As we climbed into the little pony trap uncle Henry announced:

“I’m taking you to have a look at the Church.”

Laughing, I replied:  “But I see it every Sunday, when I go with Harriet.”

“You go with whom?  Is that what you call my mother.”

“Never to her face of course, but great–aunt Harriet is rather a mouthful!”

“Oh that’s good, I like that,” he said laughing and slapping his leg. “If it isn’t a mouthful it must be a thoughtful!” And he laughed again. I’d already realised that his jovial persona made him easily amused.

“So you go to the Parish Church, I thought you would be a Roman Catholic, being a mixture of French and Irish.”

“Well I am really, but my father didn’t go to Church. Anyway, I don’t take the bread and wine.”

“That’s alright then, as long as some local  Father Johnny doesn’t come and tell you you’re committing a mortal sin.”

“Could that happen here? – it does in Ireland you know.”

“What, since emancipation you mean. You had a difficult time over there, Henri must have moved right into it.”

“He did.  Sometimes he’d talk about it. He used to think that  Dublin town must have been a very beautiful place before the Act.”

“When was that, now?”

“1801, everyone remembers the Act of Union and that date in Ireland because Parliament was abolished,  and all the ‘big wigs’ went back to England, or wherever they happened to come from.  Before that it had been called the second city in the Commonwealth, you see.”

“So I believe, but when I came to collect you I got the impression that it was rather a mess.”

“A lot of local people and  farmers moved into the empty houses but they were big and they couldn’t afford the upkeep”.

” So the lovely buildings deteriorated, typical!”

“Oh no, that isn’t fair.  The British had been very hard on the Irish”.

“Well the Catholic Irish perhaps.”

“I suppose so, but did you know they were not allowed to take a profession or buy property, and education was definitely not encouraged?  They hadn’t a hope of maintaining such large homes without money.  Only now are some beginning to earn a decent income, but it will be many a year before Dublin gets on its feet again and the help was not coming from this side of the water when I left”.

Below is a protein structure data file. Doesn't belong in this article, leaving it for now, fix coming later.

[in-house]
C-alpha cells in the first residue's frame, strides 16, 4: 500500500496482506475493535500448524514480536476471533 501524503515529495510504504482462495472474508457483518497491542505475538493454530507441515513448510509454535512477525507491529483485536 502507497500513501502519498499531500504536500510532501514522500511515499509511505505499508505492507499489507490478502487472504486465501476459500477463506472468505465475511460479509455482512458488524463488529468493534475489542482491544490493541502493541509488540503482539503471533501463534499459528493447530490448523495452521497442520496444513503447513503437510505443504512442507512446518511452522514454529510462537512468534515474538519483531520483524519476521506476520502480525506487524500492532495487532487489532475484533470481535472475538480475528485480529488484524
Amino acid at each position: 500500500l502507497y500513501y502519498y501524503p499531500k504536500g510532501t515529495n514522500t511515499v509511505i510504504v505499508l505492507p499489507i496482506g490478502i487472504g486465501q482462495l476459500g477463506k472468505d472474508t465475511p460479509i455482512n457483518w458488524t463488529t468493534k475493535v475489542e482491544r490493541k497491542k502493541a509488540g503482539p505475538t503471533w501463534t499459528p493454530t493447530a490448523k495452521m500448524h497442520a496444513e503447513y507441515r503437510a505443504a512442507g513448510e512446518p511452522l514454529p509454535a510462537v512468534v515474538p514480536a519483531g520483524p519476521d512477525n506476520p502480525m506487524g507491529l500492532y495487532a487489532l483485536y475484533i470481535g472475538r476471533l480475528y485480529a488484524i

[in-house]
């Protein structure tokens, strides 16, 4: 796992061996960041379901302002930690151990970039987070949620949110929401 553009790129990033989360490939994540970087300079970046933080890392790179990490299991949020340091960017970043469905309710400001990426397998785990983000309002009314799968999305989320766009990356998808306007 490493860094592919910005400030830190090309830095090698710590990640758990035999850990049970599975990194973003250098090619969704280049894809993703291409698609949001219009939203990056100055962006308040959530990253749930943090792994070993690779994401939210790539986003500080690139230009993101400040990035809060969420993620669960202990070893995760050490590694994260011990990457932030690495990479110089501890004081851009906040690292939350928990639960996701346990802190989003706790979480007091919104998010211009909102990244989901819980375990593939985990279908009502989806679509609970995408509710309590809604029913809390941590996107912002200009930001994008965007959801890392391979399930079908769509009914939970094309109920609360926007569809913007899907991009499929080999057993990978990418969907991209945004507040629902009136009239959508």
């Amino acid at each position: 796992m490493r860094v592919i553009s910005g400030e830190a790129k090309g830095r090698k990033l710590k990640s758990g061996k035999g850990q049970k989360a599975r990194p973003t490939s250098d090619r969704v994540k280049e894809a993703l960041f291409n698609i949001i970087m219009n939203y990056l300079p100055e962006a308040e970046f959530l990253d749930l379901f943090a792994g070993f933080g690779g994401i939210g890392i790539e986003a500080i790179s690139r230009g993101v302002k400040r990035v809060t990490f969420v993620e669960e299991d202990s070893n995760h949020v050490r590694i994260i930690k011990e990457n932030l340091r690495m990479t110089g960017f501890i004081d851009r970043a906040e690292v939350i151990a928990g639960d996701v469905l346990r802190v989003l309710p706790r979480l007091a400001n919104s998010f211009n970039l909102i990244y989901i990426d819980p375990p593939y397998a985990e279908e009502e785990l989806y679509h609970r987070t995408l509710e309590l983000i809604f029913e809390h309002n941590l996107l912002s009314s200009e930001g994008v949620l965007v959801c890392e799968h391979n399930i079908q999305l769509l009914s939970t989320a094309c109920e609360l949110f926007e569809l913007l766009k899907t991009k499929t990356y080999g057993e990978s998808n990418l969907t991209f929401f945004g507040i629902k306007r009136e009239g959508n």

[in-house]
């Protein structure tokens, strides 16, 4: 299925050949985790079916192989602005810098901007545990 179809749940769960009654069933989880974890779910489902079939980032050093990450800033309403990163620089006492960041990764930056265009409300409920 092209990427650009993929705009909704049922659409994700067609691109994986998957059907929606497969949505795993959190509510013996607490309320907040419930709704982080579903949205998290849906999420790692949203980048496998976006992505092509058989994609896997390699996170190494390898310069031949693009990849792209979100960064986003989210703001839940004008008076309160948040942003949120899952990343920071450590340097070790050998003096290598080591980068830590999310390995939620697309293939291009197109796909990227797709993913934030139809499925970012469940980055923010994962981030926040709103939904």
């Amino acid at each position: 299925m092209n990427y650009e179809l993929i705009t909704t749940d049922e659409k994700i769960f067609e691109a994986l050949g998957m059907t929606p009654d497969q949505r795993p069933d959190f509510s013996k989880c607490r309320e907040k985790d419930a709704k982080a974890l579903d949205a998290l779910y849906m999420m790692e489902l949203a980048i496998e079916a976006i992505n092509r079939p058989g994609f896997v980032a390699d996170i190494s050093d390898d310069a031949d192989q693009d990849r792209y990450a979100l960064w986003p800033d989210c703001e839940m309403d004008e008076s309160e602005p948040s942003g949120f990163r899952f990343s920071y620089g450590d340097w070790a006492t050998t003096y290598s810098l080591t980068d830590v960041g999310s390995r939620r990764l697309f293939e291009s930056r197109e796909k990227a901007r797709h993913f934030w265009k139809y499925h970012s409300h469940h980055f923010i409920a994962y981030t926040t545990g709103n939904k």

“So,  many were finding it wise to follow Rome, eh?”

“That’s a bit cynical  but probably true.”

“Can’t do ’em much good in the long run – it’ll be a while before we stop thinking of them as traitors over here – allegiance to Rome and not the King; tricky business m’dear”.

I had never looked at it like that and it was obvious there was more to this uncle than a jolly face.  Although uncle Henry had brought me over from Ireland I began to see that I knew very little about him.   We had talked mostly about my life in Ireland and my future. He must have thought me very self-centred..

“If you don’t mind me asking, what do you actually do?  No–one has told me.”

“Do?  Nothing, if I can help it.”

“Well then, what did you do?”

“Oh – I was in the Royal Navy – sailed all over the world and even served under King William once, in the Admiral’s flagship,  his ship in other words,  but I’m retired now. You say you go every Sunday to Church.  What do you know about it?”

“The service is not bad, sometimes the sermon’s rather boring….?..”

“About the Church itself?”

“Not very much.”

I was puzzled about this viait to the Church, but the sun was shining, the day was warming, and it was very pleasant trotting along the Essex lanes.  Looking at uncle Henry I could hardly believe that he and uncle John were brothers, they seemed so very different, but we were nearing the church and he was telling me: “They say there was a building here in Saxon times, but this present building of stone is Norman, built in about 1100.  Its lovely,” he said drawing reign, “look at it.  Look at the squat tower.  It’s one of the oldest churches around here.”  He tied up, and after putting a feeding bag under the nose of the faithful pony,  we walked up the path.

“Well come on, what have you noticed?”